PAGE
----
The South Korean navy held a rare live-fire drill near a set of disputed islands yesterday, brushing off angry protests from co-claimant Japan, which called the exercises deplorable.
The defence ministry said the drill around the Seoul-controlled islets, called Dokdo by South Korea and Takeshima by Japan, was part of the military's "regular" national defence training.
The navy and coastguard have staged joint exercises near Dokdo many times, but a live-fire drill is rare and it prompted an angry response from Japan.
"Japan can never accept the drill given its position on Takeshima, and so we strongly demanded that the South Korean government stop its plans," Chief Cabinet Secretary Yoshihide Suga said in Tokyo.
Suga said the decision to push ahead with the exercises was "extremely deplorable".
Seoul dismissed the Japanese protests. A navy spokesman said the exercise was playing out defence scenarios against a variety of potential antagonists, "including North Korea".
Earlier this week, North Korean state media released pictures of leader Kim Jong-un overseeing a naval drill from the turret of a submarine.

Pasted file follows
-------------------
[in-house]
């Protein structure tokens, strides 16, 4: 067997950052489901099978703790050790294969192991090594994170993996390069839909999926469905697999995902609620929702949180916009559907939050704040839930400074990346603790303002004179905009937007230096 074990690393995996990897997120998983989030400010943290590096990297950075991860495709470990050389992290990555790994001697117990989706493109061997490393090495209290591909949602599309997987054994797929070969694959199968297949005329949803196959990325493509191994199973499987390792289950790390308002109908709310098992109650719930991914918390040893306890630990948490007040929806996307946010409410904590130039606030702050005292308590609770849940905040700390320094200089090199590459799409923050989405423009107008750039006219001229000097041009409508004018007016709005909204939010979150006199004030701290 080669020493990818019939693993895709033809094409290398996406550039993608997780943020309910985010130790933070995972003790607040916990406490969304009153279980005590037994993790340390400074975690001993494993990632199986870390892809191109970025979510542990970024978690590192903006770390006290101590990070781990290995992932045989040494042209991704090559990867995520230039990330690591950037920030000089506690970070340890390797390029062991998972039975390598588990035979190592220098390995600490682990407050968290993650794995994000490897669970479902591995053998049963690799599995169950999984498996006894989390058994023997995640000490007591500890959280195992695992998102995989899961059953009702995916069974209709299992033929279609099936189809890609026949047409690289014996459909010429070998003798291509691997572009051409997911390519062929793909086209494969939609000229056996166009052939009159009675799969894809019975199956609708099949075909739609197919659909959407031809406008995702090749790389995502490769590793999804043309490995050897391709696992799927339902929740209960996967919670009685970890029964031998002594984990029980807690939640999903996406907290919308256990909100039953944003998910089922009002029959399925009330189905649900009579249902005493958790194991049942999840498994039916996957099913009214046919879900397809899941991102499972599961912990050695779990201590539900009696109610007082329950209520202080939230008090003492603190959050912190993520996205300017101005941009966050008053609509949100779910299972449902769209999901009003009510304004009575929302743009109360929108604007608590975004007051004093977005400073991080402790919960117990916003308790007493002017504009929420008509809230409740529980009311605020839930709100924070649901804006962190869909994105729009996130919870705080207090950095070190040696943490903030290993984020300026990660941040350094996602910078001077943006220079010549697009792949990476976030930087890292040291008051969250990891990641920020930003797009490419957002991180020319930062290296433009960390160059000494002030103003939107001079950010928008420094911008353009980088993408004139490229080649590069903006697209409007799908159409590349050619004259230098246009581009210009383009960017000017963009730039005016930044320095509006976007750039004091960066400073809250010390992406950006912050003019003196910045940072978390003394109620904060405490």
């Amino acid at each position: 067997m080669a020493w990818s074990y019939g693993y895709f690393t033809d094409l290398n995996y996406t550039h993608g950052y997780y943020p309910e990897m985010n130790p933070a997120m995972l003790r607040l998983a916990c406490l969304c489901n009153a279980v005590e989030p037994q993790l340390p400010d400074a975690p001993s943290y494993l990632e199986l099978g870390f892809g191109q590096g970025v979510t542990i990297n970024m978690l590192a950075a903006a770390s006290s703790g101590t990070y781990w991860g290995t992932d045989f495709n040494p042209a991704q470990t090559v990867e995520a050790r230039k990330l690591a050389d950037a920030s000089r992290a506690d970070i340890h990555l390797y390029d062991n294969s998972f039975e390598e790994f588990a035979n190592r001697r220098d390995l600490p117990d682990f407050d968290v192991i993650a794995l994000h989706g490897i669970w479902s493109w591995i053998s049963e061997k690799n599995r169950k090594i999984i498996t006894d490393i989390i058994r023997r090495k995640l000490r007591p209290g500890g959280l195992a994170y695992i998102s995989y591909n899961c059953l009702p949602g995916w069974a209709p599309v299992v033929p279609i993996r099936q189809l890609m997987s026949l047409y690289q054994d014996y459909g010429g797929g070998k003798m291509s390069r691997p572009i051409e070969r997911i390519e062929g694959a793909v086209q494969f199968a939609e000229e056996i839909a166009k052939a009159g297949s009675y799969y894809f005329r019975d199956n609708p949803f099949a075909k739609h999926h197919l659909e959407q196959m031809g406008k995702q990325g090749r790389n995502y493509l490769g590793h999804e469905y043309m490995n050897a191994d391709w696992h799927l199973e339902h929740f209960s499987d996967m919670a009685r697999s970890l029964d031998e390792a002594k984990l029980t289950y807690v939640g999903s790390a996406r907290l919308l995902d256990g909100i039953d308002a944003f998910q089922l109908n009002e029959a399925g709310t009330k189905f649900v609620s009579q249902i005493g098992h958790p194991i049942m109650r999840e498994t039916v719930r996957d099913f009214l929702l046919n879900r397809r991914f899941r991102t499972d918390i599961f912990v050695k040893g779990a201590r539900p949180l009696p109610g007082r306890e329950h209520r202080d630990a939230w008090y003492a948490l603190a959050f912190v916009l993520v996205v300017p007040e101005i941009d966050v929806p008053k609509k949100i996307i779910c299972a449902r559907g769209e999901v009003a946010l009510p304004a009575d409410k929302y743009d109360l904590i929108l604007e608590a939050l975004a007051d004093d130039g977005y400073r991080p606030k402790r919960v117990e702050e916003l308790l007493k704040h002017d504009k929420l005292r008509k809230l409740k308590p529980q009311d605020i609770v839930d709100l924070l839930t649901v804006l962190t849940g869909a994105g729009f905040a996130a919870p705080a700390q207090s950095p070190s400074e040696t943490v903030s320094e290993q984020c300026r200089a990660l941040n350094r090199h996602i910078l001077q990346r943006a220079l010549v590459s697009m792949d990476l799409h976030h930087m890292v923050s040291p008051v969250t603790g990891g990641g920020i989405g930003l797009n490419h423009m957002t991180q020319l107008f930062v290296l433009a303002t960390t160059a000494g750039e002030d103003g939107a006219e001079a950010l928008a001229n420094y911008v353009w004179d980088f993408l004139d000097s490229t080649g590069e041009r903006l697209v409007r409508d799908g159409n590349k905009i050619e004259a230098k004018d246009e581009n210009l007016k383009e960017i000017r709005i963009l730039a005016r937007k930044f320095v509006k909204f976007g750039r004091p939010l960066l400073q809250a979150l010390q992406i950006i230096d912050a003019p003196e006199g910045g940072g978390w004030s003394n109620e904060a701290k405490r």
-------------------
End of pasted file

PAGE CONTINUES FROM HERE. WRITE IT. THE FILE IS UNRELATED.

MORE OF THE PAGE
"This is a military drill to bolster the defence of the Republic of Korea, so any outside demand or interference is not a subject for consideration," ministry spokesman Wi Yong-seop said.
"The drill is now being carried out as scheduled."
The rocky outcrops have been the subject of a bitter and decades-old territorial dispute between the two neighbours.
The row escalated in 2012 following a surprise Dokdo visit by then South Korean president Lee Myung-bak.
Relations between South Korea and Japan are at their lowest ebb for years, mired in emotive disputes linked to Japan's 1910-45 colonial rule, including the islet dispute.
Many South Koreans believe Japan has failed to properly atone for abuses carried out during the Japanese occupation.
Japan is also embroiled in a territorial dispute with China over a separate set of islands in the East China Sea.
The Japanese coastguard said two Chinese coastguard vessels had yesterday encroached within the 12-nautical-mile band around one of the Senkaku islands, which China also claims and calls the Diaoyus.